Interest rates are going higher

Apr 18, 2024·Alasdair Macleod

It’s gradually dawning on markets that lower dollar interest rates are a fantasy. If a chart speaks a thousand words, this is it:

A graph showing the growth of the us 10-year treasury yield

Description automatically generated

From its peak at about 15% in the early eighties, the trend for US bond yields was down for forty years. When the yield soared through 2.8% in April 2022 (yes, only 2.8%) alarm bells should have been ringing. When it turned down from 5% last October, investors heaved a sigh of relief and then expected interest rates and bond yields to decline: inflation was over.

However, between October and February the monthly inflation rate continually increased (it paused in March at the February rate). Importantly, last month Larry Summers headlined a join report between Harvard and the IMF which came out with a CPI recalculation to include financing costs, stating that in 2022 CPI inflation hit 18%. Those financing costs are still there, so the current official estimates of 3.4% understate it massively.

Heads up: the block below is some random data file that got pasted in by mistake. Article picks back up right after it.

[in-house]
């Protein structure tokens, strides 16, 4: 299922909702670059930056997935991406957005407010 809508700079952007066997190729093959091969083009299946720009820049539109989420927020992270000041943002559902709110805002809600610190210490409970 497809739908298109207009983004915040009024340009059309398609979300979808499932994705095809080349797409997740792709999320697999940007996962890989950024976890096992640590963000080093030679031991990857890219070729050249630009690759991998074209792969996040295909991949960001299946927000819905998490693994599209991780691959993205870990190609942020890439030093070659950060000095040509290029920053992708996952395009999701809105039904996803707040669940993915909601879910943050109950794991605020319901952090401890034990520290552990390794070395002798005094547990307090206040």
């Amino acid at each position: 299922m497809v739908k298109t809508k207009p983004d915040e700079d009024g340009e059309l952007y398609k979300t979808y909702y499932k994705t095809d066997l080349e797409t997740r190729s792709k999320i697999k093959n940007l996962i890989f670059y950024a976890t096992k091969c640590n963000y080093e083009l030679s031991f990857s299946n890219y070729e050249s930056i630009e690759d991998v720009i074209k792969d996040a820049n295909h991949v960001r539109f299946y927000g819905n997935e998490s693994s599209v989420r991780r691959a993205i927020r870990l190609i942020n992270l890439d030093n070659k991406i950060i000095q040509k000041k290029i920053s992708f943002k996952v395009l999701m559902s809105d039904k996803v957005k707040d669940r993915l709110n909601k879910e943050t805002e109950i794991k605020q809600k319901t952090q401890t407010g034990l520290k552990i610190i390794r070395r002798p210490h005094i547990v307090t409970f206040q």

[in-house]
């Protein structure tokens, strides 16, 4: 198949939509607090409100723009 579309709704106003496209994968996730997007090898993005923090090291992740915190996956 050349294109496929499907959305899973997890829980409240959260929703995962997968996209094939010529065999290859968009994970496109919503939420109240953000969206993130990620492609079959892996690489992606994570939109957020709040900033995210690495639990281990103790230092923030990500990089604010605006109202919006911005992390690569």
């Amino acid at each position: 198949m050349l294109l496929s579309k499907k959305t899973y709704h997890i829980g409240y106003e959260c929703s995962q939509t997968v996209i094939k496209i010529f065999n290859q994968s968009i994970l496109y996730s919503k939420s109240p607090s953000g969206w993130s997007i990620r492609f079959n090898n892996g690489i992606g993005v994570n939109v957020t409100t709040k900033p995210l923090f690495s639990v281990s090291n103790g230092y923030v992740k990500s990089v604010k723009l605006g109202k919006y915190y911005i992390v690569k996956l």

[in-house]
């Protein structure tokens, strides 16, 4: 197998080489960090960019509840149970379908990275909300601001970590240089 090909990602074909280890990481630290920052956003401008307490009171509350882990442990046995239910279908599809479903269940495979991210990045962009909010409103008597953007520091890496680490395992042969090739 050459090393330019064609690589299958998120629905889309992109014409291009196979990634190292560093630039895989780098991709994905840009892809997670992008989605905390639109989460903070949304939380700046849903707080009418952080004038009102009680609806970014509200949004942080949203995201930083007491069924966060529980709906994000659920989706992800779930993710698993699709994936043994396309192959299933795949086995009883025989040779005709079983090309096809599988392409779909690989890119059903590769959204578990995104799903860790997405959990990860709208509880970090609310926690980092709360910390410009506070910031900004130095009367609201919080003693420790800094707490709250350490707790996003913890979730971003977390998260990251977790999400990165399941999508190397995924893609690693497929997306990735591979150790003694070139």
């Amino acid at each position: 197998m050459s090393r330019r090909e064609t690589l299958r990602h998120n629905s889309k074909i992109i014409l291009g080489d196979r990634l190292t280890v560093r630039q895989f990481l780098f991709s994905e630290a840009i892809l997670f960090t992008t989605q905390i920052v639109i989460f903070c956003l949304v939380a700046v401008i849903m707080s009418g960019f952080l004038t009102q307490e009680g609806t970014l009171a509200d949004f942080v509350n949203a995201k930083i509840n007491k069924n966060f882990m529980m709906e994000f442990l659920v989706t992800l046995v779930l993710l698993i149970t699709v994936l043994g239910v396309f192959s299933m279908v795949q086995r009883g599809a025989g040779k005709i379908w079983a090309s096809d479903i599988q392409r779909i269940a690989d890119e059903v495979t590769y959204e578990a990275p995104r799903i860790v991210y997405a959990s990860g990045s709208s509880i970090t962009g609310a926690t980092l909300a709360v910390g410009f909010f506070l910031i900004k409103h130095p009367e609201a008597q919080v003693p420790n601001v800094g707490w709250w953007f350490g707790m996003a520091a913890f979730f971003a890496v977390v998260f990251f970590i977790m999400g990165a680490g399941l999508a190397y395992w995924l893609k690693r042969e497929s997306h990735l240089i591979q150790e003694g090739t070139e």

Of course, if the Fed cut its funds rate and the banking system followed, the inflation rate based on Summers’ calculation would fall. But that’s not what the Fed is watching. It sees commodity and energy prices rising again. Gasoline, a significant CPI component is rising particularly strongly up 14% this year. But as a mutual friend in the IMF who knows Summers well observed to me, it is amazing how he is ahead of the curve when a change in policy is about to happen. And he is saying that inflation is still a problem, contradicting markets.

So yes, the chart above of a thousand words is not to be ignored, and we are seeing that the super-tanker determining global interest rates is on the turn towards higher rates. Expectations of lower rates are being continually deferred and might not even happen. And Summers has been ramming the message home that the Fed should not reduce interest rates in a series of Bloomberg interviews. 

The rest of this article is for paid subscribers to MacleodFinance Substack